Then there are items that involve ground meat, like salami and salsicce (sausage). Salami are smoked, air dried or salted, and then left to age. Salsicce is either raw or cooked slightly, and is a kind of salame (singular of salami).
Okay so salumi, salami: is that like potayto, potahto? Nope. Salumi is more of an umbrella term. All salami are salumi, but not all salumi are salami. Get it? Of course you don’t, because it’s fucking confusing. You had to go back and read that twice, didn’t you? I did. Maybe a Venn Diagram will help illustrate the point better:
Okay so let’s ignore the umbrella salumi term, since it’s kind of useless for our purposes here. I’m going to give you some info about the two major types of Italian meats: true salumi and salami.
As mentioned earlier, these are cured meats that have been made from a whole cut of animal, usually a leg/thigh or shoulder.
Prosciutto is a dry-cured leg o’ pig, and is probably the most common salume. These legs actually hang in Italian salumeria shops like decorations. It’s amazing.
Prosciutto crudo is the uncooked version, while prosciutto cotto is the cooked version.
For crudos, you’ll often see differences in the aging time based on the regions in Italy from which the ham hails. For example, Prosciutto di Parma is usually aged about 10-12 months, while San Daniele is 15-18 months. Some regions will age their hams longer, like 24 months, to impart different flavors, increase sweetness levels, etc.
As for prosciutto cotto, think of it like a traditional cooked ham.
Speck is a type of prosciutto that’s smoked (as well as dry-salted and aged), so it has a stronger, more unique flavor.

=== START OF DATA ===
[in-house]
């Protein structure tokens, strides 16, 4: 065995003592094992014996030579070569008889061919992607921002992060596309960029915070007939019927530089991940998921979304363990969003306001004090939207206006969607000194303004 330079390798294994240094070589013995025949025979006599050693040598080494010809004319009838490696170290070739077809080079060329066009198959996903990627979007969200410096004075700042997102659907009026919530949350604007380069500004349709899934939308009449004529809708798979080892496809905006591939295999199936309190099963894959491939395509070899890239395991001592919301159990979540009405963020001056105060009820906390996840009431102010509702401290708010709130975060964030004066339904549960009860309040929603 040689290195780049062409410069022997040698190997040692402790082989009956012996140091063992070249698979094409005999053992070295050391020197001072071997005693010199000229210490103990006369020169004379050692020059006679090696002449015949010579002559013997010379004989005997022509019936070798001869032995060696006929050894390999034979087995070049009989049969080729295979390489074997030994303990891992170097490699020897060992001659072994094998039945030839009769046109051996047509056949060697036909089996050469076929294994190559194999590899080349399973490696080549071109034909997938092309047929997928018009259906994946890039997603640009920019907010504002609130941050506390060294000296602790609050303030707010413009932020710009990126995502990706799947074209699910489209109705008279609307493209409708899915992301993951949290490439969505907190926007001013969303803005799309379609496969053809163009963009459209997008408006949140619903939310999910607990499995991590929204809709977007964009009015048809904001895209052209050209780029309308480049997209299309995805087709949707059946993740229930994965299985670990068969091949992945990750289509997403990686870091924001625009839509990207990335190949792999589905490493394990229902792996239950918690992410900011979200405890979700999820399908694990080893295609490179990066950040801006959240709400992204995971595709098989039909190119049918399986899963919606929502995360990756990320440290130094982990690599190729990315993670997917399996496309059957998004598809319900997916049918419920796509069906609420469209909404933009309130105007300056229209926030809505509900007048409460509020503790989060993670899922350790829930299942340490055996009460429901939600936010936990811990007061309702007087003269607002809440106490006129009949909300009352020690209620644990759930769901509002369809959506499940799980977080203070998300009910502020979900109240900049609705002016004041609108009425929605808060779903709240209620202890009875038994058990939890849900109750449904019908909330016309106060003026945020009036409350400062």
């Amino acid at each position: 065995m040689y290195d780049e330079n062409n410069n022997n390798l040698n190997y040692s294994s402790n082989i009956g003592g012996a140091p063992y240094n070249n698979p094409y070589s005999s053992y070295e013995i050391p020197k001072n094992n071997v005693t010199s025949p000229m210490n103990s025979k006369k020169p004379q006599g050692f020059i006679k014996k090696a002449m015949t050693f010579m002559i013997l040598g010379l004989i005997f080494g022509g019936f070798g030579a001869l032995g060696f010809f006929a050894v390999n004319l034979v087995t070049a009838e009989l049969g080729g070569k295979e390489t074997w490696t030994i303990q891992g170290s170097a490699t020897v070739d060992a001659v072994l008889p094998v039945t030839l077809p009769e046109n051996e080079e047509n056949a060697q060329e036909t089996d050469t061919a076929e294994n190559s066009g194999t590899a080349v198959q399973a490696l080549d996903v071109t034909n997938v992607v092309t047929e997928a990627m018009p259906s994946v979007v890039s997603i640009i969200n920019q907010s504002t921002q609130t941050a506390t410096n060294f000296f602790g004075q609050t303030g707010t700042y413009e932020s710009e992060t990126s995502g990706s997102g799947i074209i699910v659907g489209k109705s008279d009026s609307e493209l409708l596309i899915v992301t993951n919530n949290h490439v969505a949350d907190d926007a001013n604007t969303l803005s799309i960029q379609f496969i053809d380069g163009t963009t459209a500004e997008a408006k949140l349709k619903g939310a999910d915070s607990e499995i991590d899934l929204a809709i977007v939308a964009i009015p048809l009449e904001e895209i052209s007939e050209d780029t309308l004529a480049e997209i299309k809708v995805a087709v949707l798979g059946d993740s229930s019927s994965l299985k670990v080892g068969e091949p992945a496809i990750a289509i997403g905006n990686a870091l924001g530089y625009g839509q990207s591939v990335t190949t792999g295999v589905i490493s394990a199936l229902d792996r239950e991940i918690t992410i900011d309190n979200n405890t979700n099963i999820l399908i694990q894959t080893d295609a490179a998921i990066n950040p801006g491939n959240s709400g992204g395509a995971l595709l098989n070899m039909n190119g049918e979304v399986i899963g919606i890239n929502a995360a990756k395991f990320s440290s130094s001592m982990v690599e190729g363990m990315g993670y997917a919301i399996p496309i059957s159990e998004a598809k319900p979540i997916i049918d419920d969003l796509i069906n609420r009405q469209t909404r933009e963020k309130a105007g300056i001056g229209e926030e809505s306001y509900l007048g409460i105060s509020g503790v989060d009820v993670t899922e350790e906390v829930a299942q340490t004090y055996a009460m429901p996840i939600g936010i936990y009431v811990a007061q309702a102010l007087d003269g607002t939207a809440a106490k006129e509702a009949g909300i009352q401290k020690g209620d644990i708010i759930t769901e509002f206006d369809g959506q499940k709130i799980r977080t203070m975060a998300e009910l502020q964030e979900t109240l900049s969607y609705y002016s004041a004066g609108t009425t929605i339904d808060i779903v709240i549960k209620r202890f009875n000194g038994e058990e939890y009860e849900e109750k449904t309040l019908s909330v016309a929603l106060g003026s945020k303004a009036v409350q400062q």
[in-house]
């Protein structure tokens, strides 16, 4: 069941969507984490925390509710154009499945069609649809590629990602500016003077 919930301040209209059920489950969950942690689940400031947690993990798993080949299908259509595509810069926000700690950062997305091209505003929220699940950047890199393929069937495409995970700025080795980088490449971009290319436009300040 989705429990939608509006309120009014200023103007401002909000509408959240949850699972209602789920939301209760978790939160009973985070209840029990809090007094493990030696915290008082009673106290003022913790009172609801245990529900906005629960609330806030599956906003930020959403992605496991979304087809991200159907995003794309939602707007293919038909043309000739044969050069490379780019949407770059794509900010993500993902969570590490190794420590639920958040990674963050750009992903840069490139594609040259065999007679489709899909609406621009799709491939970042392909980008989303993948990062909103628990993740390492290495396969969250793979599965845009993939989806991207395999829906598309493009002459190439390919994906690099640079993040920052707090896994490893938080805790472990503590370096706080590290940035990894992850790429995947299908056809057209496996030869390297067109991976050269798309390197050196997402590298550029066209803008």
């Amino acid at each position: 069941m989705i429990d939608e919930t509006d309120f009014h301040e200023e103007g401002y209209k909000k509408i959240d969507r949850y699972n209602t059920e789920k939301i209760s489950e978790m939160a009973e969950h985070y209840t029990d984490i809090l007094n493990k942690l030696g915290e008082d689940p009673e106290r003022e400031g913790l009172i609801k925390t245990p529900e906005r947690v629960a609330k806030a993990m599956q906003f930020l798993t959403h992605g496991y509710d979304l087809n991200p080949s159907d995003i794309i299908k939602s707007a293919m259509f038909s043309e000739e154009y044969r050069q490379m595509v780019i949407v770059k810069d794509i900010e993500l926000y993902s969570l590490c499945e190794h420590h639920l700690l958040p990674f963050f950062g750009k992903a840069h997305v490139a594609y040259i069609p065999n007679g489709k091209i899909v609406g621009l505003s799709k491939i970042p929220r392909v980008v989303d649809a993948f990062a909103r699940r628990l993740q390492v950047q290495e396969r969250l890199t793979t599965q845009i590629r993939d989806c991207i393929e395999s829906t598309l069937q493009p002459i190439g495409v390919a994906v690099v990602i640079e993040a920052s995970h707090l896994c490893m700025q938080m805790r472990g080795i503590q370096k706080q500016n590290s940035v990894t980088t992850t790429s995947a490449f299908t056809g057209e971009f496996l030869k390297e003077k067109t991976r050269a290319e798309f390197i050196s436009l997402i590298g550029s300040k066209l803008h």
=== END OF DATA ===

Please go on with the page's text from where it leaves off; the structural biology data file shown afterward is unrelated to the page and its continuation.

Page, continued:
This salume is usually lightly seasoned with garlic, herbs, spices and wine, but the execution differs by region. The meat is then salted, stuffed into a natural casing, and hung for up to six months to cure. The meat itself is whole muscle from the neck and shoulder areas, so it is a salume despite being stuffed into a casing.
Fun side note: You may have seen capocollo spelled coppa, capicollo, capicola or capicolla. It’s even referred to as “gaba-gool” by NY/NJ area Italians and the show The Sopranos (or in this case, MadTV):
This is Italian pork belly (bacon). It’s usually cured and sometimes spiced. They slice it thin and eat it like cold cuts over in Italy. While technically not the same, you will often see pancetta swapped out with guanciale (pork cheek) or lardo (pure fat) in many Italian dishes that traditionally call for pancetta.
Bresaola is a cured, lean cut of beef, often times filet mignon.
You can see it here in my wife’s video from a salumi shop in Rome called La Prosciutteria, which I refer to as fucking heaven. There are a few selections of bresaola across the top right, immediately as the video begins: